Allied Electronics Corporation Ltd: Linking Compensation to Sustainability Metrics
Dr. Venter and Venter Junior
Robert Venter, second-generation Chief Executive (CE) of family-owned Allied Electronics Corporation Ltd, considered the pros and cons of more clearly linking the firm's compensation system to sustainability performance. In June 2011, Altron, a multinational headquartered in Johannesburg, South Africa, controlled more than 200 companies in Africa, Europe, the US, the UK, Australia, and the Far East. More than 14,000 employees designed, developed, manufactured, and marketed a range of telecommunications, electronics, power electronics, and information technology systems and products. Having made a clear commitment to sustainable development, Venter was confident that the commitment was shared across the senior management team. However, there appeared to be a higher acceptance in the operating units for meeting financial targets than for meeting sustainability targets. There was a clear difference between Venter and his predecessor, Dr. Venter. Dr. Venter adopted a value-based culture in the company, ensuring that the mission and vision of the company were followed and reviewed after every year. The codes of ethics were maintained and that the company responded quickly to changing external forces and trends. Dr. Venter was mostly the sole decision maker at that time and whatever his decision was, was accepted by the organization. At the time Dr. Venter was in charge of the company, it was mostly bottom-line drive; focusing mostly on profits. No doubt that with the family oriented approach that Dr. Venter had and the sole responsibility that he had undertaken for all decision making made the company soar to new heights. But with the global changes in the corporate world took place and the way corporations did business shifted, a change was needed to handle this change. This was the perfect time that Robert Venter took over the company. He differed from his father in many ways, the biggest being; he concentrated more on sustainable development. He believed that the company should be more transparent and everyone’s views mattered. He created a more participative decision-making process that involved a process by which the idea would float and if the ideas clicked on each level of the process, it would be implemented. This not only empowered employees, but lead to more ideas being generated.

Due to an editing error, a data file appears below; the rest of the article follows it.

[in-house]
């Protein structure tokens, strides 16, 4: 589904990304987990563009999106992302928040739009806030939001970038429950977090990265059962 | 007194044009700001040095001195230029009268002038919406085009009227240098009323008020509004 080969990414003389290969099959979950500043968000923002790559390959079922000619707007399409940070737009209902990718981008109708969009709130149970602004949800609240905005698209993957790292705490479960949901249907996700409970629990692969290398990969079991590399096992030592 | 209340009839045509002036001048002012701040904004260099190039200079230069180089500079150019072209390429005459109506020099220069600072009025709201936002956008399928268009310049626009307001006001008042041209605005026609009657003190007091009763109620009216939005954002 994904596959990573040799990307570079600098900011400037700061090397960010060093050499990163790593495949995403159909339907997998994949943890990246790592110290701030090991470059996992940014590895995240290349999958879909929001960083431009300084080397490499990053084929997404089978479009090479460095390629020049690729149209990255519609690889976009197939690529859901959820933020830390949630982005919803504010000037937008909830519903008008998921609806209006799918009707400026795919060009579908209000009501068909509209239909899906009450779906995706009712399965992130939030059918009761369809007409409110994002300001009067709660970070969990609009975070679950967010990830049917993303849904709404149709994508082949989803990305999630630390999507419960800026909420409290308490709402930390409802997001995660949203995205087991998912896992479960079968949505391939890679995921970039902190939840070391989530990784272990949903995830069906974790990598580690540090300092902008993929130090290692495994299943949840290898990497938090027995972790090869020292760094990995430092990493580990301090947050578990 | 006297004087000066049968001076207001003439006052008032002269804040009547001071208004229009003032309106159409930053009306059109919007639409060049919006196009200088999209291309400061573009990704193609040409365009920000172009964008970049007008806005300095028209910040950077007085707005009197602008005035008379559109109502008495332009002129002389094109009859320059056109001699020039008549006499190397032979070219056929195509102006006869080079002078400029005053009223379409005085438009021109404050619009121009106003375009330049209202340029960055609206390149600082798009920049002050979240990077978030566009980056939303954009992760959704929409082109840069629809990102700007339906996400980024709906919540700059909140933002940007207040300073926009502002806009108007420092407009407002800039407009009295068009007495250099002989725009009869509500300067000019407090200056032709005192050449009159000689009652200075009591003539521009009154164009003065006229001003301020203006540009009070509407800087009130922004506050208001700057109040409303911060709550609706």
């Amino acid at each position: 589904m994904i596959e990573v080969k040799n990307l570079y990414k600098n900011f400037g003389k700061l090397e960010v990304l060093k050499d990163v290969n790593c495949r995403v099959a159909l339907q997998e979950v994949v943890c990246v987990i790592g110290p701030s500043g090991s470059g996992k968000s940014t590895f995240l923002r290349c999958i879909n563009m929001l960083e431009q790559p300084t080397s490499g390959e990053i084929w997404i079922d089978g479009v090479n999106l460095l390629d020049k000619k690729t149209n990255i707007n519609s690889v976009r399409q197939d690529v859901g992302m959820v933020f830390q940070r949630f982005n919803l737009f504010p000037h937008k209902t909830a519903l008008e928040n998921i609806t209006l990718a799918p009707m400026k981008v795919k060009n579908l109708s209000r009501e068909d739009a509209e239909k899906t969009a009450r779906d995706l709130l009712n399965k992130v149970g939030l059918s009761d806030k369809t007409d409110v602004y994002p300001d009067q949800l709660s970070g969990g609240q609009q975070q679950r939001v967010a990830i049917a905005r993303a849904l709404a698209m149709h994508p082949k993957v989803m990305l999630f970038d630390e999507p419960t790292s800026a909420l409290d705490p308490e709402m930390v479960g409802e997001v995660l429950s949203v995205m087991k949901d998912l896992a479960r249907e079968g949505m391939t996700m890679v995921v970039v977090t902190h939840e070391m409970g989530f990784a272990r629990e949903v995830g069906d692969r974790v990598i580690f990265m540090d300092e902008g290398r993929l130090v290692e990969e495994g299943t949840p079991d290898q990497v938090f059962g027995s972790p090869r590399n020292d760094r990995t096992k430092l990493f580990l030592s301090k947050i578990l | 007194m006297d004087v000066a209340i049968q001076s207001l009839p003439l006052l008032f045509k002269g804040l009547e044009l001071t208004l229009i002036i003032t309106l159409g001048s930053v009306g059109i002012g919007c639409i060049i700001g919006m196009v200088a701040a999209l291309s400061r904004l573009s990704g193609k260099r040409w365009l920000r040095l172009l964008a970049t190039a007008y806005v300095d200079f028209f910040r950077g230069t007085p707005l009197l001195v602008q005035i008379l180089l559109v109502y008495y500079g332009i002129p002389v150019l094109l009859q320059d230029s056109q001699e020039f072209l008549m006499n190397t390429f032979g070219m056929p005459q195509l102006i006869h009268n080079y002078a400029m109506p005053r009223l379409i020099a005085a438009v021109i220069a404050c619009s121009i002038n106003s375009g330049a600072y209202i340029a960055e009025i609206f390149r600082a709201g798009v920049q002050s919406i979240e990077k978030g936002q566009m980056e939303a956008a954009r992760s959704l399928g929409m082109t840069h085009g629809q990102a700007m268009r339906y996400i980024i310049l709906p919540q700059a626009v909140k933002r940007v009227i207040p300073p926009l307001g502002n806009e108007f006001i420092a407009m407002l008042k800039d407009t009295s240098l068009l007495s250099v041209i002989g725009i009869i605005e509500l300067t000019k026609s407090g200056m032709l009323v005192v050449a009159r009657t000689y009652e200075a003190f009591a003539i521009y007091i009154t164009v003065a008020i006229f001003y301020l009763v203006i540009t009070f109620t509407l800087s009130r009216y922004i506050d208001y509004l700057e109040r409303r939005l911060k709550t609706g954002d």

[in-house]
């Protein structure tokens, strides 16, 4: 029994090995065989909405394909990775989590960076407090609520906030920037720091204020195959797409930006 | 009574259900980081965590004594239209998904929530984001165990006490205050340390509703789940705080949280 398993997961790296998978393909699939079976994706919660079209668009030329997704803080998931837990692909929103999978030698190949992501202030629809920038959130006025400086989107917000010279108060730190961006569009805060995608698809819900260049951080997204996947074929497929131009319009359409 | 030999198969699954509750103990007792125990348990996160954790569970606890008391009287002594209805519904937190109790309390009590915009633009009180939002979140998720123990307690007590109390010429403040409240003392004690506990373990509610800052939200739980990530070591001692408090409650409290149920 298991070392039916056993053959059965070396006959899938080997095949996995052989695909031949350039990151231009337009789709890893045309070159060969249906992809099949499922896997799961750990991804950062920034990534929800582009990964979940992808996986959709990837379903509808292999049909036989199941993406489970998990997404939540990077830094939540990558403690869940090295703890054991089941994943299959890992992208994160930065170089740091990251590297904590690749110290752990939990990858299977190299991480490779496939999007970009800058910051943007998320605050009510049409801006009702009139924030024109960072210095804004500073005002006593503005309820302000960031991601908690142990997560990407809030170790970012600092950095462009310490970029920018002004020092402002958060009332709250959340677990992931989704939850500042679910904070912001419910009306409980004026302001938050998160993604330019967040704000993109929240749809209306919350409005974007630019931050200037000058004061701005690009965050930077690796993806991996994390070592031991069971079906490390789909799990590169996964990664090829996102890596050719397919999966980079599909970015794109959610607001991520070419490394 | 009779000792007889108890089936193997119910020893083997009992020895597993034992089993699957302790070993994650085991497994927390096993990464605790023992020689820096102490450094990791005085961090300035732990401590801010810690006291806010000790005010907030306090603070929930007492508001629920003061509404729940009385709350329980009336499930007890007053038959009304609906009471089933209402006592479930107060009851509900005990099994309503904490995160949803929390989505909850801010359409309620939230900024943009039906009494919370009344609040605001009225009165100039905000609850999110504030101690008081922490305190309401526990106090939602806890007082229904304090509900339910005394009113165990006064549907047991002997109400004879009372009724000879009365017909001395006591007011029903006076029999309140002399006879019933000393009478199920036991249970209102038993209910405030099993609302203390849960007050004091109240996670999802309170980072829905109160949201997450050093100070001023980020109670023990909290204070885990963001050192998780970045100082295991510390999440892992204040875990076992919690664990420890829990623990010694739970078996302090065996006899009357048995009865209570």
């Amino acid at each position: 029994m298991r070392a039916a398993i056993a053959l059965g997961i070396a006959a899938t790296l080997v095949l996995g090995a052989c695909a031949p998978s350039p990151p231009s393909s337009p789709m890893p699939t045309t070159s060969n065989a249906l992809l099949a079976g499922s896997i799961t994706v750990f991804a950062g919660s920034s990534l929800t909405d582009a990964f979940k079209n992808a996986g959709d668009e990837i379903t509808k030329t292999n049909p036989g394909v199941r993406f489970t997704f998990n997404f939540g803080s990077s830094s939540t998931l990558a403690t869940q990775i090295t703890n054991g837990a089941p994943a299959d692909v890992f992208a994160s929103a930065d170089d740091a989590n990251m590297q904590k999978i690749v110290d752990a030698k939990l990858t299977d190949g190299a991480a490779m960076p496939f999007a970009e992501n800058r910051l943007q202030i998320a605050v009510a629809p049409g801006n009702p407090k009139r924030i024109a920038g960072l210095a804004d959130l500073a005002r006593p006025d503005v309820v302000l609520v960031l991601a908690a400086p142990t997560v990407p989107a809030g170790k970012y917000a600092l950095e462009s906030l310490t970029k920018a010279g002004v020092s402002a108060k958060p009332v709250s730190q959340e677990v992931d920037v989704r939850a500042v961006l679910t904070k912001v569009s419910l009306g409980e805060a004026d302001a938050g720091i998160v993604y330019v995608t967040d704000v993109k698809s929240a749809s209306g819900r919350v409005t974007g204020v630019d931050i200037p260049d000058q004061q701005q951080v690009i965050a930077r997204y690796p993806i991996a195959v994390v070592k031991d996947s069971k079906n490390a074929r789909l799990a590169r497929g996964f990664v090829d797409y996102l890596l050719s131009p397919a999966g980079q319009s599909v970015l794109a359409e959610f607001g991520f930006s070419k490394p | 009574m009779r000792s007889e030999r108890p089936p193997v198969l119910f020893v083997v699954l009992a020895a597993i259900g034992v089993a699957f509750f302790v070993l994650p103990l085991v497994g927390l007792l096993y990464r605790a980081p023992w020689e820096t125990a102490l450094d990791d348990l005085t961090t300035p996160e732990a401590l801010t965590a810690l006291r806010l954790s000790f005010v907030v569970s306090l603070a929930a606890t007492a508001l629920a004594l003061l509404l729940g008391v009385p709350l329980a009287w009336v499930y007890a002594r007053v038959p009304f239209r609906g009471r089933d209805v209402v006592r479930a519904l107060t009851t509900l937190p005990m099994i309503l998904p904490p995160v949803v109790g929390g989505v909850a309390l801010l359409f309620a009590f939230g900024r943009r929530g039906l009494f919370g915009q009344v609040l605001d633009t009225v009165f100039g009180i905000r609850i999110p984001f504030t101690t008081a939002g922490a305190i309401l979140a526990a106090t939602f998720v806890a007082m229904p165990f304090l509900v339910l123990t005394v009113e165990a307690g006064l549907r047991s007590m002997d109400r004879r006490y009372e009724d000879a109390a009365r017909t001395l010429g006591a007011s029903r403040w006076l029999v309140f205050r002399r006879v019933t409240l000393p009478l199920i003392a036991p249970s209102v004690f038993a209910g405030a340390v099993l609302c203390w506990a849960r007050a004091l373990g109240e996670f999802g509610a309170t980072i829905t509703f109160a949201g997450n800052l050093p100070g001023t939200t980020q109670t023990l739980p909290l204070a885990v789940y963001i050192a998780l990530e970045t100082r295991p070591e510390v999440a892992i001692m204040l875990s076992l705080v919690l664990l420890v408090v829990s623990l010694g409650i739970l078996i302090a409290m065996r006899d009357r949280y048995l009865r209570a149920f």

Even though Venter focused more on the sustainability goals of the company, most of the senior managers were still focused on the financial bottom line. With the new process for feeding new idea to the company, Johnston came up with a business case for a carbon footprinting concept. The main idea of this concept was to link the end-goal of a sustainable goal with a tangible success. Johnston set-up to develop a case on the shift from bottom line to sustainable goals and how they were suppose to implement this. The following considerations and steps were performed: * Why they needed the change
* Culture of the organization
* Risks facing the change
* Whether they had the proper systems and the structure for the change * How they would bring about the change in the organization and how to educate the employees about the change The carbon footprinting brought a change for the greater good in the company, the reporting system became more transparent and numbers and reports were being shared and used in different decision making processes. This led to better decision making and found out where the company lacked how proper steps could be followed to make the company having a better standing in its operations. This system also led the company to incorporate broad-based black economic empowerment, which gave a good image to the company in the eyes of the public as well as the government. A compensation plan was drawn up which was based on key performing...